Animal Cognition

, Volume 21, Issue 1, pp 119–126 | Cite as

Should I fetch one or the other? A study on dogs on the object choice in the bimodal contrasting paradigm

  • Anna Scandurra
  • Alessandra Alterisio
  • Massimo Aria
  • Rosaria Vernese
  • Biagio D’AnielloEmail author
Original Paper


The present study assessed how dogs weigh gestural versus verbal information communicated to them by humans in transitive actions. The dogs were trained by their owners to fetch an object under three conditions: a bimodal congruent condition characterized by using gestures and voices simultaneously; a unimodal gestural condition characterized by using only gestures; and a unimodal verbal condition characterized by using only voices. An additional condition, defined as a bimodal incongruent condition, was later added, in which the gesture contrasted with the verbal command, that is, the owner indicated an object while pronouncing the name of the other object visible to dogs. In the incongruent condition, seven out of nine dogs choose to follow the gestural indication and performed above chance, two were at chance, whereas none of the dogs followed the verbal cues above chance. The dogs, as a group, performed above chance the gestural command in 73.6% of cases. The analysis of latencies in the above-mentioned four conditions exhibited significant differences. The unimodal verbal and the gestural conditions recorded a slower performance than both the bimodal incongruent and congruent conditions. No statistical differences were observed between the unimodal and bimodal conditions. Our results demonstrate that dogs, trained to respond equally well to gestural and verbal commands, choose to follow the indication provided by the gestural command than the verbal one to a significant extent in transitive actions. Furthermore, the responses to bimodal conditions were found to be quicker than the unimodal ones.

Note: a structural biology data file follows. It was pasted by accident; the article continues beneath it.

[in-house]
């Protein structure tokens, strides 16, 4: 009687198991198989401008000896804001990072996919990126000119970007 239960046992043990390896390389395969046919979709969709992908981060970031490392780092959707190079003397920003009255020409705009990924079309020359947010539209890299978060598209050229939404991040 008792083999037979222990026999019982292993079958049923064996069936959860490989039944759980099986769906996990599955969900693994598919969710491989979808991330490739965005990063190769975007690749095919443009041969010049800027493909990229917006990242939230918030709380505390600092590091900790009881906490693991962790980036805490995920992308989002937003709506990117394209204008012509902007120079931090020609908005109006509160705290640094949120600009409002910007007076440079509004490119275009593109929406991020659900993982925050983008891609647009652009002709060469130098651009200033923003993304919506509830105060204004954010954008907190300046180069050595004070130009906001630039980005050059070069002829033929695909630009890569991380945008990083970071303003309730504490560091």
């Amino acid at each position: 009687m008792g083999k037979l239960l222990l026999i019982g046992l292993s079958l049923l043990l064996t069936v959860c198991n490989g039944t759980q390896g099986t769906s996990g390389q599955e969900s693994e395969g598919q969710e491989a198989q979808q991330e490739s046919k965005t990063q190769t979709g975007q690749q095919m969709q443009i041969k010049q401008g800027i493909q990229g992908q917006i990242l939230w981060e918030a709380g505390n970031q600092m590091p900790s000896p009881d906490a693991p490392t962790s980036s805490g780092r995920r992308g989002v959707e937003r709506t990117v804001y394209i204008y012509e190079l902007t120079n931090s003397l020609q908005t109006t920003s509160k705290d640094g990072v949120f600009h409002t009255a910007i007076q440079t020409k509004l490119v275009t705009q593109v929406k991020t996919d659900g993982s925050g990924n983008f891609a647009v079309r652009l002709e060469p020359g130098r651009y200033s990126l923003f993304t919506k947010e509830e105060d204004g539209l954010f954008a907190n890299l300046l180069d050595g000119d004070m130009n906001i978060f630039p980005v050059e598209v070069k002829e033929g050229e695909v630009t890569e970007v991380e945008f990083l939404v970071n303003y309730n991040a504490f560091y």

Gestural cue Bimodal communication Contrasting paradigm Transitive actions Verbal cue Unimodal communication 



The authors would like to thank all trainer–students, who participated in tests with great enthusiasm. This research project was supported through ordinary funding from the University of Naples “Federico II.”

Compliance with ethical standards

Conflict of interest

The authors declare that they have no conflict of interest to declare.

Informed consent

Informed consent was obtained from the owners of all dogs included in the study.

Ethical approval

This study was approved by the Ethical Animal Care and Use Committee of the University of Naples “Federico II” (protocol number 2017/0025509). All applicable international, national, and/or institutional guidelines for the care and use of animals were followed.


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Copyright information

© Springer-Verlag GmbH Germany, part of Springer Nature 2017

Authors and Affiliations

  • Anna Scandurra
    • 1
  • Alessandra Alterisio
    • 1
  • Massimo Aria
    • 2
  • Rosaria Vernese
    • 3
  • Biagio D’Aniello
    • 1
    Email author
  1. 1.Department of BiologyUniversity of Naples “Federico II”NaplesItaly
  2. 2.Department of Economics and StatisticsUniversity of Naples “Federico II”NaplesItaly
  3. 3.Dog training center La voce del caneNaplesItaly

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